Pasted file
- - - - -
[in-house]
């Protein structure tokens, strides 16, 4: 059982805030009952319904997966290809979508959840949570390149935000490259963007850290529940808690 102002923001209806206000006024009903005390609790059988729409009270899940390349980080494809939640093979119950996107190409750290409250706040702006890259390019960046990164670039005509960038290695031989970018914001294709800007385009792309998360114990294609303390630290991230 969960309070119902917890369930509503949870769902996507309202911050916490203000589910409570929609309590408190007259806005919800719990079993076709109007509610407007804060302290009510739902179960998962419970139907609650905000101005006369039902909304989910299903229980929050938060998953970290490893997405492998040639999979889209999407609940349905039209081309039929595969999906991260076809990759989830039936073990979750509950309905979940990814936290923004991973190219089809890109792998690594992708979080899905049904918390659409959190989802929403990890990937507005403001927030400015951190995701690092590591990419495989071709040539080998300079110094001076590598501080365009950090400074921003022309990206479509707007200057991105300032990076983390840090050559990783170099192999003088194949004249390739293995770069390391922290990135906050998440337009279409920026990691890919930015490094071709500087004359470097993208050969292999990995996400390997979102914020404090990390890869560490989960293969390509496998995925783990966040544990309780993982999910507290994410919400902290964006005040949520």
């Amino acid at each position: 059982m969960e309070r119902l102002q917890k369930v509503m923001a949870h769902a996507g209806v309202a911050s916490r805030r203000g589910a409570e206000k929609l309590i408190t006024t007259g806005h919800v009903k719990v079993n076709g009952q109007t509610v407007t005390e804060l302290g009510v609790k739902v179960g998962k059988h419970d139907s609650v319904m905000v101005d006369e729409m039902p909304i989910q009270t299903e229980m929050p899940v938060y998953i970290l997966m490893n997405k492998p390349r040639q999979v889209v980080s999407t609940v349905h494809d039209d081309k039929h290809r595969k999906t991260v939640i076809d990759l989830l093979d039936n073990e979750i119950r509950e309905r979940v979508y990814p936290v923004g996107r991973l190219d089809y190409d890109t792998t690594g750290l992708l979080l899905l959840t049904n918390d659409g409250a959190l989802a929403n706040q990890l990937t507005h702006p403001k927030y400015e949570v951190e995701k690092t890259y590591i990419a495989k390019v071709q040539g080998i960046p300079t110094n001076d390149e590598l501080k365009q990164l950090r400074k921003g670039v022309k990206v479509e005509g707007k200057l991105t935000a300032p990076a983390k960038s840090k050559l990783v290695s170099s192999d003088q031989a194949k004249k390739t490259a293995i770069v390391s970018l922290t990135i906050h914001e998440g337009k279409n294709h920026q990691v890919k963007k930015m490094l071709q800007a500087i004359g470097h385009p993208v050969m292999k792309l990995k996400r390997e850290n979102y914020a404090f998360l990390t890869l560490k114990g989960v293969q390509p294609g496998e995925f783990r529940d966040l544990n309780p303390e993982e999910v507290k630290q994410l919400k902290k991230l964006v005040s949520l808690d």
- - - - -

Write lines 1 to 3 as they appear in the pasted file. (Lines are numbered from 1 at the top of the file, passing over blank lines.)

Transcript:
[in-house]
């Protein structure tokens, strides 16, 4: 059982805030009952319904997966290809979508959840949570390149935000490259963007850290529940808690 102002923001209806206000006024009903005390609790059988729409009270899940390349980080494809939640093979119950996107190409750290409250706040702006890259390019960046990164670039005509960038290695031989970018914001294709800007385009792309998360114990294609303390630290991230 969960309070119902917890369930509503949870769902996507309202911050916490203000589910409570929609309590408190007259806005919800719990079993076709109007509610407007804060302290009510739902179960998962419970139907609650905000101005006369039902909304989910299903229980929050938060998953970290490893997405492998040639999979889209999407609940349905039209081309039929595969999906991260076809990759989830039936073990979750509950309905979940990814936290923004991973190219089809890109792998690594992708979080899905049904918390659409959190989802929403990890990937507005403001927030400015951190995701690092590591990419495989071709040539080998300079110094001076590598501080365009950090400074921003022309990206479509707007200057991105300032990076983390840090050559990783170099192999003088194949004249390739293995770069390391922290990135906050998440337009279409920026990691890919930015490094071709500087004359470097993208050969292999990995996400390997979102914020404090990390890869560490989960293969390509496998995925783990966040544990309780993982999910507290994410919400902290964006005040949520």
């Amino acid at each position: 059982m969960e309070r119902l102002q917890k369930v509503m923001a949870h769902a996507g209806v309202a911050s916490r805030r203000g589910a409570e206000k929609l309590i408190t006024t007259g806005h919800v009903k719990v079993n076709g009952q109007t509610v407007t005390e804060l302290g009510v609790k739902v179960g998962k059988h419970d139907s609650v319904m905000v101005d006369e729409m039902p909304i989910q009270t299903e229980m929050p899940v938060y998953i970290l997966m490893n997405k492998p390349r040639q999979v889209v980080s999407t609940v349905h494809d039209d081309k039929h290809r595969k999906t991260v939640i076809d990759l989830l093979d039936n073990e979750i119950r509950e309905r979940v979508y990814p936290v923004g996107r991973l190219d089809y190409d890109t792998t690594g750290l992708l979080l899905l959840t049904n918390d659409g409250a959190l989802a929403n706040q990890l990937t507005h702006p403001k927030y400015e949570v951190e995701k690092t890259y590591i990419a495989k390019v071709q040539g080998i960046p300079t110094n001076d390149e590598l501080k365009q990164l950090r400074k921003g670039v022309k990206v479509e005509g707007k200057l991105t935000a300032p990076a983390k960038s840090k050559l990783v290695s170099s192999d003088q031989a194949k004249k390739t490259a293995i770069v390391s970018l922290t990135i906050h914001e998440g337009k279409n294709h920026q990691v890919k963007k930015m490094l071709q800007a500087i004359g470097h385009p993208v050969m292999k792309l990995k996400r390997e850290n979102y914020a404090f998360l990390t890869l560490k114990g989960v293969q390509p294609g496998e995925f783990r529940d966040l544990n309780p303390e993982e999910v507290k630290q994410l919400k902290k991230l964006v005040s949520l808690d």